Spain's Constitutional Court ruled late on Tuesday that a seven-year jail term imposed on the party's executive committee for collaboration with terrorists was disproportionate and anti-constitutional. The Supreme Court sentenced them in 1997 after the party had broadcast a pro-Eta video.
The decision to jail the 23 party leaders - one was later freed on health grounds - followed a year of Eta attacks on local conservative politicians, including Miguel Angel Blanco, whose murder in July 1997 prompted Spain's biggest anti-terrorist demonstrations.
Basque nationalists still condemn the sentence. "That has now been proven to be a clearly political verdict," a Herri Batasuna spokesman said yesterday. But the government said the case showed the opposite. "The rule of law works regardless of who you are," a spokesman said.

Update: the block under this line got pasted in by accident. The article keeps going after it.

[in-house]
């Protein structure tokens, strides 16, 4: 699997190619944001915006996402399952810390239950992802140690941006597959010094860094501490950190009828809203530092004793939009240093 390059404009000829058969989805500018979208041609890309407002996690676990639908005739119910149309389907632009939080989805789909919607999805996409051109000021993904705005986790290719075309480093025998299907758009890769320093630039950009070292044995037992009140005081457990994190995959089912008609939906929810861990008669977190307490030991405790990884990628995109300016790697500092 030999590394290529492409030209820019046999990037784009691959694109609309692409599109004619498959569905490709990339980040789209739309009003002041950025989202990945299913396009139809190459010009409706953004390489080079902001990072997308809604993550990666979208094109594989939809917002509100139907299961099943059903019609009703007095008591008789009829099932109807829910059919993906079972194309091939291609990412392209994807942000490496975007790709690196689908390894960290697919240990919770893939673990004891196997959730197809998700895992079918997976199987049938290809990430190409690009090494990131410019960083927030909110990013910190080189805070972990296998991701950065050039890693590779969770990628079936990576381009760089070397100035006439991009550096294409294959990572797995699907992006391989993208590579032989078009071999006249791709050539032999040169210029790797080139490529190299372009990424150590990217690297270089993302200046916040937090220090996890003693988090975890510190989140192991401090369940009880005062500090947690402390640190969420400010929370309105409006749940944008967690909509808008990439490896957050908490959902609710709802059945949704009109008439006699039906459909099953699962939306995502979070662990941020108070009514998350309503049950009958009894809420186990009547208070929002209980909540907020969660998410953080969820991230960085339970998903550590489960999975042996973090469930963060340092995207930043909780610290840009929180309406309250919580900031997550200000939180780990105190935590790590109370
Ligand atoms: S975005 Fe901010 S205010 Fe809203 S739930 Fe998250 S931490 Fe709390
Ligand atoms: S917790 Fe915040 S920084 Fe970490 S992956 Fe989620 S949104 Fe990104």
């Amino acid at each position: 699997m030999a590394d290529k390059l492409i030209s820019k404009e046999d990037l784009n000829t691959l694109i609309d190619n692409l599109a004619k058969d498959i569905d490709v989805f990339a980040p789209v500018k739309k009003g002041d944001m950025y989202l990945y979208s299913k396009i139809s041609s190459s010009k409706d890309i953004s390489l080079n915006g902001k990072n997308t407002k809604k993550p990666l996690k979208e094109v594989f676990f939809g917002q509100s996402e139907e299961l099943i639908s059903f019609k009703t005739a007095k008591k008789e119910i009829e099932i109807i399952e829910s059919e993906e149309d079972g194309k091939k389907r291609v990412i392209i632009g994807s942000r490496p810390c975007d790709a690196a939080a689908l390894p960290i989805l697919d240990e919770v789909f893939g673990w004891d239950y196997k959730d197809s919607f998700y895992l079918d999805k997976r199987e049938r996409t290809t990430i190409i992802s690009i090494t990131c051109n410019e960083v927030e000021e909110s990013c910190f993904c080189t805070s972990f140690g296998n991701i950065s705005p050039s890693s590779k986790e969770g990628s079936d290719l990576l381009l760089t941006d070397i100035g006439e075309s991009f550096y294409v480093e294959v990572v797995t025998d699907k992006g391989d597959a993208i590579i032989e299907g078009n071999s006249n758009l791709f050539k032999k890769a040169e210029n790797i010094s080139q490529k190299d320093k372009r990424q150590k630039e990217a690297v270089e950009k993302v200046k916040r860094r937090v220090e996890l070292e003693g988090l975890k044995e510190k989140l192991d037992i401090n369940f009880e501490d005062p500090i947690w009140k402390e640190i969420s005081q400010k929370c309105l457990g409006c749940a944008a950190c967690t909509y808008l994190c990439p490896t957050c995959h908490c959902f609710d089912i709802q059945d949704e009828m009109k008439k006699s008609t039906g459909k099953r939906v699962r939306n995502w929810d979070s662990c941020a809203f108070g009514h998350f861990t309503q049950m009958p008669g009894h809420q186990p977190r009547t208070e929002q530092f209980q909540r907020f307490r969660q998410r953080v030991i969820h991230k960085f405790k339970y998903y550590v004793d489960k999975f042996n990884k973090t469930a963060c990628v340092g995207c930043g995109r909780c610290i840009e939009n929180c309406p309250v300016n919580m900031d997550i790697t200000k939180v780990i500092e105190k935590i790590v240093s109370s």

The Basque political landscape has been transformed since the men were sent down: Eta's armed separatists called a ceasefire last September while Herri Batasuna reconstituted itself as Euskal Herritarok (Basques Together) and began peace talks with Madrid.
There was speculation yesterday that the release of the 22 might prompt Eta to declare its ceasefire permanent. Freedom of Eta prisoners has long been the main demand of Basque separatists, to which the conservative government in Madrid has made only grudging concessions.
Euskal Herritarok won 20 per cent of the Basque vote in regional elections last October, an endorsement of Eta's more conciliatory approach.